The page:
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Antares biography
Not to be confused with the German Symphonic group of the same name, ANTARES was a minor Italian band of the late-seventies that consisted of Marco Tessitore (keyboards, vocals), Joseph Kali (guitars), Ennio Barone (bass, vocals) and Lorenz Shulze (drums, effects, guitars). They released one album, ''Sea of Tranquillity'' (1979), a conceptual work based on the Apollo 11 moon landing. Very little is known of the musicians although Antonio Bartoccetti of ANTONIUS REX co-wrote two of the tracks and the album was actually recorded in Oslo. It's a largely instrumental work - the few lyrics are sung in English - that blends mainstream pop with spacey atmospheres and some electronics. Other than the Bartoccetti connection, ANTARES doesn't have a great deal in common with other Italian artists of the period and tends to draw comparisons with ELOY and PINK FLOYD. ''Sea of Tranquility'' was reissued on CD by Mellow in 1994.

- seventhsojourn

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ANTARES discography

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2.75 | 21 ratings
Sea Of Tranquillity

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Showing last 10 reviews only
 Sea Of Tranquillity by ANTARES album cover Studio Album, 1979
2.75 | 21 ratings

Sea Of Tranquillity
Antares Crossover Prog

Review by Finnforest
Special Collaborator Honorary Collaborator

3 stars Space rock with the Antonius Rex touch?

Well, here's a nice little Italian prog mystery. Who were Antares? What is the story behind the Antonius Rex involvement? Note the similarities in the names of the groups. It was released on a label which Rex's Bartoccetti used to release his Invisible Force single years earlier. The overuse of silly sound effects on certain parts sounds suspiciously like the Rex motif during their albums of this period. Bartoccetti is credited as a co-writer of two tracks, but there's one little tidbit I didn't see mentioned. Listen to "The Leaving" on this Antares album, then listen to Antonius Rex's "Soul Satan" from their album "Anno Demoni." I think it's the same basic track re-recorded! (And this wasn't one of the ones he was credited for, which is strange) It also sounds like the same dude singing on both versions, but this can't be. I can't remember who was credited with the vocal on "Soul Satan" but I wonder if it wasn't one of the guys from Raminghi who were working with Rex at the time. Perhaps someday someone will piece together the mystery of Antares. (Both songs mentioned can be heard on YouTube if you want a chuckle.)

Mysteries aside, Antares is actually pretty damn good except for the first song which is a somewhat dreadful attempt at commercial single. Don't let it stop you from the rest of the album which is much better. Just skip over track one. After that, "Sea of Tranquility", named after the Apollo moon landing location, improves drastically into a nice, spacey late 70s ride. Think of a cross between Rex's "Ralefun" album and an Eloy album. Easy melodies and soothing electronic space-scapes mingle with lovely acoustic and electric guitar solos. It's nothing heavy, complex, or original, but it is very pleasant stuff. The product description writers at Kinesis summed it up like this:

"After a dodgy first track with accented English vocals, it settles into mostly instrumental symphonic progressive with a spacey, Floydian feel. Rather than the Hammond and Mellotron favored by earlier progressive bands, Antares' keyboardist used Roland and Korg synths of that era, favoring more electronic (and cheesy) sounds." -Kinesis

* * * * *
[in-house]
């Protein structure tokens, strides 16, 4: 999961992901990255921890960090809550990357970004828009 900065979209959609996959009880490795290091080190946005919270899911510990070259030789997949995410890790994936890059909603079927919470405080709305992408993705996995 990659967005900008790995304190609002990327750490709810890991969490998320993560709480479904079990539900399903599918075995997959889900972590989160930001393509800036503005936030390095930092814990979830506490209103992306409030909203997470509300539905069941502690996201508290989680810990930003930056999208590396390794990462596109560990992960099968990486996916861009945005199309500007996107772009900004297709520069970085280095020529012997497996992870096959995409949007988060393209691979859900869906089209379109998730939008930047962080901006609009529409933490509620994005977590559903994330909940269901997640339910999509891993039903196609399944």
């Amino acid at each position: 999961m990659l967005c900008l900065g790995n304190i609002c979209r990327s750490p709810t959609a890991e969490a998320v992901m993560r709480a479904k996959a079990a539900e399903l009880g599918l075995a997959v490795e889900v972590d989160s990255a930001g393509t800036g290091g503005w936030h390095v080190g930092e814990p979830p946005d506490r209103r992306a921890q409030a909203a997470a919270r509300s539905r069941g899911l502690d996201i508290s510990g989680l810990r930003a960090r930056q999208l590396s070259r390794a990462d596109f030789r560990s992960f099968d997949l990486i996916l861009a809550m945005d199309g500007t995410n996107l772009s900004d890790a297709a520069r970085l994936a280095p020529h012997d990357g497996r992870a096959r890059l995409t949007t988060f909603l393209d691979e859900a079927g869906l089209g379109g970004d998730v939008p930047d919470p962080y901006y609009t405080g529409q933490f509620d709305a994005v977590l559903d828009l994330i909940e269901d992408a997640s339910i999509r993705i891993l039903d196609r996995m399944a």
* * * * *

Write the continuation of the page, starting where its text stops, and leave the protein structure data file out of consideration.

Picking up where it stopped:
"My Girlfriend" begins with a spoken recitation (AB?) and then becomes this lovely acoustic/electric guitar solo backed by keyboards. The piece has the same unspoken sad longing that runs through so many Rex tracks, and it feels quite related to Ralefun of the same era. I suspect this track may be Bartoccetti's other compositional offering though I'm not sure of that. Nice music though. "Apollo 11" is a lovely piano solo with trippy electronics atop. "Galaxy" is pleasant light rock with spacey synths. "Running on the Meteors" has another Nick Mason-ish drum feel loaded with tasty melodic keyboard runs. "The Return" has an almost disco beat with a light fusion rhythm and some cool guitar and keys soloing as it brings things to a close.

"Sea of Tranquility" is just one of those late 70s obscurities which very few people will ever hear, but if you like gentle spacey atmospheres with melodic guitar leads, you will find some enjoyment. Just skip the first track!

 Sea Of Tranquillity by ANTARES album cover Studio Album, 1979
2.75 | 21 ratings

Sea Of Tranquillity
Antares Crossover Prog

Review by b_olariu
Prog Reviewer

2 stars Antares from Italy is a forgotten prog band from late '70's. Sea Of Tranquility is from 1979 and aswell their swan song, after some spins the album turned to be not something special, plastic keys over some anoying vocal parts. It is mainstream symphonic with couple almost intristing instrumental passages , including the highlight Apollo 11, who is very nice, but the rest is very unpleasent, at least for me. Most of the italian bands I've heared had something good in their music, very few had unpleasent moments, this Antares is the top of unpleasent italian bands I've ever heared. 2 stars maybe in places because of Appolo 11 2.5 . At least the cover art is great because the music not, no wonder they remains very unnown and unpopular even in Italy.
Thanks to seventhsojourn for the artist addition.

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